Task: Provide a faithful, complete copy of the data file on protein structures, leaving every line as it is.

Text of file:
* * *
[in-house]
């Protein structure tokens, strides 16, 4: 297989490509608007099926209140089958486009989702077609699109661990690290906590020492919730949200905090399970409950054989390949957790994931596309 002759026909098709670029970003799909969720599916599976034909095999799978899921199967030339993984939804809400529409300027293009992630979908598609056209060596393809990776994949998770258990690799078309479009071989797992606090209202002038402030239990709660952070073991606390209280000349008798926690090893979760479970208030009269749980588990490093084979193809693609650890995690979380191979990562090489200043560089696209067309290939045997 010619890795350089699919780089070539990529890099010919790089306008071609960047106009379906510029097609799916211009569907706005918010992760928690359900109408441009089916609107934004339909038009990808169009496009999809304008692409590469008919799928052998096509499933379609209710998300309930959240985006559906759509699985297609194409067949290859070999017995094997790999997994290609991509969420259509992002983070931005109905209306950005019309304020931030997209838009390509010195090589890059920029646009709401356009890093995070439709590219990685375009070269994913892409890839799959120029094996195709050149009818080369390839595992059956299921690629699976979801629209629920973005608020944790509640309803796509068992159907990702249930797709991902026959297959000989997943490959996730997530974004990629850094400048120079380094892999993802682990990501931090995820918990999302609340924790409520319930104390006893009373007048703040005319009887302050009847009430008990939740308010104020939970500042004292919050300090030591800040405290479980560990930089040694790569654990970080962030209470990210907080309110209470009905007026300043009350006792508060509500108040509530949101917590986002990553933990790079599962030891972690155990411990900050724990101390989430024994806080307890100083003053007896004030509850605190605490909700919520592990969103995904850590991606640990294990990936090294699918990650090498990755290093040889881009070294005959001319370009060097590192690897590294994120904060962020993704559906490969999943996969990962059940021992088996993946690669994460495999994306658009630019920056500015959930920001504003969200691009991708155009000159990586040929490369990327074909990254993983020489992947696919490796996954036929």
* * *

[in-house]
């Protein structure tokens, strides 16, 4: 297989490509608007099926209140089958486009989702077609699109661990690290906590020492919730949200905090399970409950054989390949957790994931596309 002759026909098709670029970003799909969720599916599976034909095999799978899921199967030339993984939804809400529409300027293009992630979908598609056209060596393809990776994949998770258990690799078309479009071989797992606090209202002038402030239990709660952070073991606390209280000349008798926690090893979760479970208030009269749980588990490093084979193809693609650890995690979380191979990562090489200043560089696209067309290939045997 010619890795350089699919780089070539990529890099010919790089306008071609960047106009379906510029097609799916211009569907706005918010992760928690359900109408441009089916609107934004339909038009990808169009496009999809304008692409590469008919799928052998096509499933379609209710998300309930959240985006559906759509699985297609194409067949290859070999017995094997790999997994290609991509969420259509992002983070931005109905209306950005019309304020931030997209838009390509010195090589890059920029646009709401356009890093995070439709590219990685375009070269994913892409890839799959120029094996195709050149009818080369390839595992059956299921690629699976979801629209629920973005608020944790509640309803796509068992159907990702249930797709991902026959297959000989997943490959996730997530974004990629850094400048120079380094892999993802682990990501931090995820918990999302609340924790409520319930104390006893009373007048703040005319009887302050009847009430008990939740308010104020939970500042004292919050300090030591800040405290479980560990930089040694790569654990970080962030209470990210907080309110209470009905007026300043009350006792508060509500108040509530949101917590986002990553933990790079599962030891972690155990411990900050724990101390989430024994806080307890100083003053007896004030509850605190605490909700919520592990969103995904850590991606640990294990990936090294699918990650090498990755290093040889881009070294005959001319370009060097590192690897590294994120904060962020993704559906490969999943996969990962059940021992088996993946690669994460495999994306658009630019920056500015959930920001504003969200691009991708155009000159990586040929490369990327074909990254993983020489992947696919490796996954036929």